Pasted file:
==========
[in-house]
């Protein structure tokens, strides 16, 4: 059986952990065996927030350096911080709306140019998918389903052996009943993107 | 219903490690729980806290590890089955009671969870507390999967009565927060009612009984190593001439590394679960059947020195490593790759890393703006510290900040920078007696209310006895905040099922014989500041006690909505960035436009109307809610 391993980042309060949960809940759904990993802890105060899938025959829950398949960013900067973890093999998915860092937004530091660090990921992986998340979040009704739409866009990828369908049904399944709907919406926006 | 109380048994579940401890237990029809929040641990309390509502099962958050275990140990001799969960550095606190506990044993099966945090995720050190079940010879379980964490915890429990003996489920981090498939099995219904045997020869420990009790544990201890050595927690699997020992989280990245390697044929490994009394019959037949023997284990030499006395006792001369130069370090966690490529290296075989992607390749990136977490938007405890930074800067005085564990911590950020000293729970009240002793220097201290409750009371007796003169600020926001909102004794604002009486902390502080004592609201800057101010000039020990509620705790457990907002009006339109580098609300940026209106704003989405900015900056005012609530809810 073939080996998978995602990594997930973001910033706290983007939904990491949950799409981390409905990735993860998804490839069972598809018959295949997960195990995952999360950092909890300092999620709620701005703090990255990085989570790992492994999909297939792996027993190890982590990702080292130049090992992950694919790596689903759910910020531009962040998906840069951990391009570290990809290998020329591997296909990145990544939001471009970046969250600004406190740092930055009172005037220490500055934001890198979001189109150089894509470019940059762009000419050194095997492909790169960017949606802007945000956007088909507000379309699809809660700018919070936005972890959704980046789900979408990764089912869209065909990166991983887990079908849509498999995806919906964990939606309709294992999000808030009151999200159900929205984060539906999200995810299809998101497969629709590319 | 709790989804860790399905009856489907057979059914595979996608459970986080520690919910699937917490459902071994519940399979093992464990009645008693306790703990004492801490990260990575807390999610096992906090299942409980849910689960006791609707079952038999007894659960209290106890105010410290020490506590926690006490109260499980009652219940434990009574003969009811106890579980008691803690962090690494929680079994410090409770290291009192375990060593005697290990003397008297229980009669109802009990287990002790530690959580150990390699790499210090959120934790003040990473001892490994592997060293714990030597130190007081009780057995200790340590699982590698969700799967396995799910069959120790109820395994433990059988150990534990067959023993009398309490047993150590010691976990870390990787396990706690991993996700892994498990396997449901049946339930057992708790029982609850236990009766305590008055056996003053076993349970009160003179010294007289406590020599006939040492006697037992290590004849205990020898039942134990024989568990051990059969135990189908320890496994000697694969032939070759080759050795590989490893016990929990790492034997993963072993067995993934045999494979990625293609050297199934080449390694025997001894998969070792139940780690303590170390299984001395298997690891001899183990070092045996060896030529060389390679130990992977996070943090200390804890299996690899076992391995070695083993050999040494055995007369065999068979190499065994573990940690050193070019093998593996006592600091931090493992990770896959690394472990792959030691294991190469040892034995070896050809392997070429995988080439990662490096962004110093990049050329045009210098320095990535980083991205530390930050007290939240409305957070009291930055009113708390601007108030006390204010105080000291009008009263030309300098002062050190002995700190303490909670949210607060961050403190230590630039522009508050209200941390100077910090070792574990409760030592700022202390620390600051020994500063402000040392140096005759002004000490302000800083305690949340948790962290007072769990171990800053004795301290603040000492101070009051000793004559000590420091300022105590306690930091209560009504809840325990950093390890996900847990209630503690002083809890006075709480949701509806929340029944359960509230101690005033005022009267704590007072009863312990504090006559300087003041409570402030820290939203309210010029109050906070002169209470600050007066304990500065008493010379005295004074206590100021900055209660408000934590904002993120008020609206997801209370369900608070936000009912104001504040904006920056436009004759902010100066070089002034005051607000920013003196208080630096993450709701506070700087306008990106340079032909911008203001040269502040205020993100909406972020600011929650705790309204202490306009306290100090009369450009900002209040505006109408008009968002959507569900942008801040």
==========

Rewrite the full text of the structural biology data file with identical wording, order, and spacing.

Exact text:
[in-house]
């Protein structure tokens, strides 16, 4: 059986952990065996927030350096911080709306140019998918389903052996009943993107 | 219903490690729980806290590890089955009671969870507390999967009565927060009612009984190593001439590394679960059947020195490593790759890393703006510290900040920078007696209310006895905040099922014989500041006690909505960035436009109307809610 391993980042309060949960809940759904990993802890105060899938025959829950398949960013900067973890093999998915860092937004530091660090990921992986998340979040009704739409866009990828369908049904399944709907919406926006 | 109380048994579940401890237990029809929040641990309390509502099962958050275990140990001799969960550095606190506990044993099966945090995720050190079940010879379980964490915890429990003996489920981090498939099995219904045997020869420990009790544990201890050595927690699997020992989280990245390697044929490994009394019959037949023997284990030499006395006792001369130069370090966690490529290296075989992607390749990136977490938007405890930074800067005085564990911590950020000293729970009240002793220097201290409750009371007796003169600020926001909102004794604002009486902390502080004592609201800057101010000039020990509620705790457990907002009006339109580098609300940026209106704003989405900015900056005012609530809810 073939080996998978995602990594997930973001910033706290983007939904990491949950799409981390409905990735993860998804490839069972598809018959295949997960195990995952999360950092909890300092999620709620701005703090990255990085989570790992492994999909297939792996027993190890982590990702080292130049090992992950694919790596689903759910910020531009962040998906840069951990391009570290990809290998020329591997296909990145990544939001471009970046969250600004406190740092930055009172005037220490500055934001890198979001189109150089894509470019940059762009000419050194095997492909790169960017949606802007945000956007088909507000379309699809809660700018919070936005972890959704980046789900979408990764089912869209065909990166991983887990079908849509498999995806919906964990939606309709294992999000808030009151999200159900929205984060539906999200995810299809998101497969629709590319 | 709790989804860790399905009856489907057979059914595979996608459970986080520690919910699937917490459902071994519940399979093992464990009645008693306790703990004492801490990260990575807390999610096992906090299942409980849910689960006791609707079952038999007894659960209290106890105010410290020490506590926690006490109260499980009652219940434990009574003969009811106890579980008691803690962090690494929680079994410090409770290291009192375990060593005697290990003397008297229980009669109802009990287990002790530690959580150990390699790499210090959120934790003040990473001892490994592997060293714990030597130190007081009780057995200790340590699982590698969700799967396995799910069959120790109820395994433990059988150990534990067959023993009398309490047993150590010691976990870390990787396990706690991993996700892994498990396997449901049946339930057992708790029982609850236990009766305590008055056996003053076993349970009160003179010294007289406590020599006939040492006697037992290590004849205990020898039942134990024989568990051990059969135990189908320890496994000697694969032939070759080759050795590989490893016990929990790492034997993963072993067995993934045999494979990625293609050297199934080449390694025997001894998969070792139940780690303590170390299984001395298997690891001899183990070092045996060896030529060389390679130990992977996070943090200390804890299996690899076992391995070695083993050999040494055995007369065999068979190499065994573990940690050193070019093998593996006592600091931090493992990770896959690394472990792959030691294991190469040892034995070896050809392997070429995988080439990662490096962004110093990049050329045009210098320095990535980083991205530390930050007290939240409305957070009291930055009113708390601007108030006390204010105080000291009008009263030309300098002062050190002995700190303490909670949210607060961050403190230590630039522009508050209200941390100077910090070792574990409760030592700022202390620390600051020994500063402000040392140096005759002004000490302000800083305690949340948790962290007072769990171990800053004795301290603040000492101070009051000793004559000590420091300022105590306690930091209560009504809840325990950093390890996900847990209630503690002083809890006075709480949701509806929340029944359960509230101690005033005022009267704590007072009863312990504090006559300087003041409570402030820290939203309210010029109050906070002169209470600050007066304990500065008493010379005295004074206590100021900055209660408000934590904002993120008020609206997801209370369900608070936000009912104001504040904006920056436009004759902010100066070089002034005051607000920013003196208080630096993450709701506070700087306008990106340079032909911008203001040269502040205020993100909406972020600011929650705790309204202490306009306290100090009369450009900002209040505006109408008009968002959507569900942008801040």